Lot 9
  • 9

Sicán/Lambayeque Gold Atlatl ca. A.D. 800-1400

50,000 - 70,000 USD
bidding is closed


  • gold
  • Length: 23 3/4 in (60.2 cm)
of long slightly tapering form, the wood shaft covered by a gold sheath decorated in repoussé with a spiraling frieze of stylized animals, secured along one side by tiny nails, and surmounted by a copper thumb grip of a crouching  feline with gold inlay eyes and wearing a crescentic headdress.


John Wise
Acquired from the above by the present owner's family in 1968

Catalogue Note

The atlatl was an important weapon distinctive of New World technology enabling projectiles to be thrown farther than by a spear alone. Ceremonial gold sheathed examples were found in Peru and Colombia, as noted by Juan de Castellanos in the 16th c. visiting Colombia.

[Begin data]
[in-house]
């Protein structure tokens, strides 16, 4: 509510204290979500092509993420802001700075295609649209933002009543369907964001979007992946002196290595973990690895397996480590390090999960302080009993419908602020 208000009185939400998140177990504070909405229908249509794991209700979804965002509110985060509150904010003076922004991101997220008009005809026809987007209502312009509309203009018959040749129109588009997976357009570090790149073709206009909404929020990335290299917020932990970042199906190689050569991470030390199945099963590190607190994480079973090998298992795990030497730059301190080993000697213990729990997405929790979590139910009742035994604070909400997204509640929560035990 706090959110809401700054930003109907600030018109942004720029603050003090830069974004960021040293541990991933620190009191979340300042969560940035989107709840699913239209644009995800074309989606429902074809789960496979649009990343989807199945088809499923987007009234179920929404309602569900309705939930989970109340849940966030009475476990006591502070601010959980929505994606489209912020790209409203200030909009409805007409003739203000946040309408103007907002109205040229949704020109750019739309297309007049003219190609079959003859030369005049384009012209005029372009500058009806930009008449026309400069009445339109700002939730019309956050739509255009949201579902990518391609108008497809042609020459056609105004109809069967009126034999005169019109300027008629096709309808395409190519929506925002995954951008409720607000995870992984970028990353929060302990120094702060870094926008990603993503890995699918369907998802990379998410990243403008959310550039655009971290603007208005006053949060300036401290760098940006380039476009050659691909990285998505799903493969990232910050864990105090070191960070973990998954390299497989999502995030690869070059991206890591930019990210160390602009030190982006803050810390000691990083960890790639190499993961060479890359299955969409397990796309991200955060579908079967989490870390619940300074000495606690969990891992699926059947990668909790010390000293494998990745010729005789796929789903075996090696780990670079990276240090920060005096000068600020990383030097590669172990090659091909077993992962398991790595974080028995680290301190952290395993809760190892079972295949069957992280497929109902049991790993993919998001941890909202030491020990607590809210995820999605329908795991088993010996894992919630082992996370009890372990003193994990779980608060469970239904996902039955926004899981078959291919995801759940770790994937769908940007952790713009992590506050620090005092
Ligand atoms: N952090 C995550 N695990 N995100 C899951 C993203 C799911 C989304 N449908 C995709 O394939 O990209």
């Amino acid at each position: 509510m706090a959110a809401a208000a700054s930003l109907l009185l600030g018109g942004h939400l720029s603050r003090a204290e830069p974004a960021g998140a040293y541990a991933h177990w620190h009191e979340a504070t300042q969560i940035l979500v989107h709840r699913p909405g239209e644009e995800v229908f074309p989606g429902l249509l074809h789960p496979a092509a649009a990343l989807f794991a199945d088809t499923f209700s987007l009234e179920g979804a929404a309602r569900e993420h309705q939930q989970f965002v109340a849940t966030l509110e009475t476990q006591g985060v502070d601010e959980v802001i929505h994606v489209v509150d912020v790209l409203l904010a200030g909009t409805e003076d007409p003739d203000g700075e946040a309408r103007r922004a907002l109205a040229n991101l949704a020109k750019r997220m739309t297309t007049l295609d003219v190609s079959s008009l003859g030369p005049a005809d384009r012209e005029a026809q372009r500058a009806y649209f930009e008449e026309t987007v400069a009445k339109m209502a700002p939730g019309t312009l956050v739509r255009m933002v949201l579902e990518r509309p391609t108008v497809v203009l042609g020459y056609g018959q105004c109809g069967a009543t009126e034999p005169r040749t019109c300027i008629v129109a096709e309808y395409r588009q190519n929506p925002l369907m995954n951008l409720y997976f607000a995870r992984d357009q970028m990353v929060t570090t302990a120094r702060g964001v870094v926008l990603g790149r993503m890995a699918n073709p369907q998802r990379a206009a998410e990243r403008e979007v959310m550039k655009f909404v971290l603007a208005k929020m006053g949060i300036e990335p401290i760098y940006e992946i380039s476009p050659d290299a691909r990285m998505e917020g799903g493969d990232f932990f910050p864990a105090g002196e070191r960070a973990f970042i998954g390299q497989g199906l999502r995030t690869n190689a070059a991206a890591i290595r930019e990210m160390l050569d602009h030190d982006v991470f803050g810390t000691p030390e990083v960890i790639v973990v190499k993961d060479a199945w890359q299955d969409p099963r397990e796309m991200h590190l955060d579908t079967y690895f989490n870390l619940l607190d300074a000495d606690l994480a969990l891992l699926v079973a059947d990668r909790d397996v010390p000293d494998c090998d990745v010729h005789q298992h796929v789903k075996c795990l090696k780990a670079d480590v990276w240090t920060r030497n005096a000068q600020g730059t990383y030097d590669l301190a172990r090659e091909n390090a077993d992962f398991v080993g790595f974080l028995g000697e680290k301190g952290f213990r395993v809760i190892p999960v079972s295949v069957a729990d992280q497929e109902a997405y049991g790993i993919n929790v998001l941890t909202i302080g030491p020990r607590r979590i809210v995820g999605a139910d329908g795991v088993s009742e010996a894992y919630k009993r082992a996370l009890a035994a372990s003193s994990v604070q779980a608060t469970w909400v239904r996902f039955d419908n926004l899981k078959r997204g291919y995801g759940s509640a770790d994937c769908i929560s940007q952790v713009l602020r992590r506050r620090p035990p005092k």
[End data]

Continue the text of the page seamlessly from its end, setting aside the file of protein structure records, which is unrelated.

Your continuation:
This atlatl is covered by a continuous gold sheet finely repoussé with repeat zoomorphic motifs forming a diagonal spiral, and carefully secured by small nails. The repetitive design of the encircling motif is an effective visual strategy frequently used in Sicán/Lambayeque art. The large-eyed creature with projecting tongue is seen on other ornaments of the period. For an atlatl of different style in the Dumbarton Oaks Collection, Washington, D.C., see Lothrop, Foshag and Mahler (1957: Colorplate CXXXI).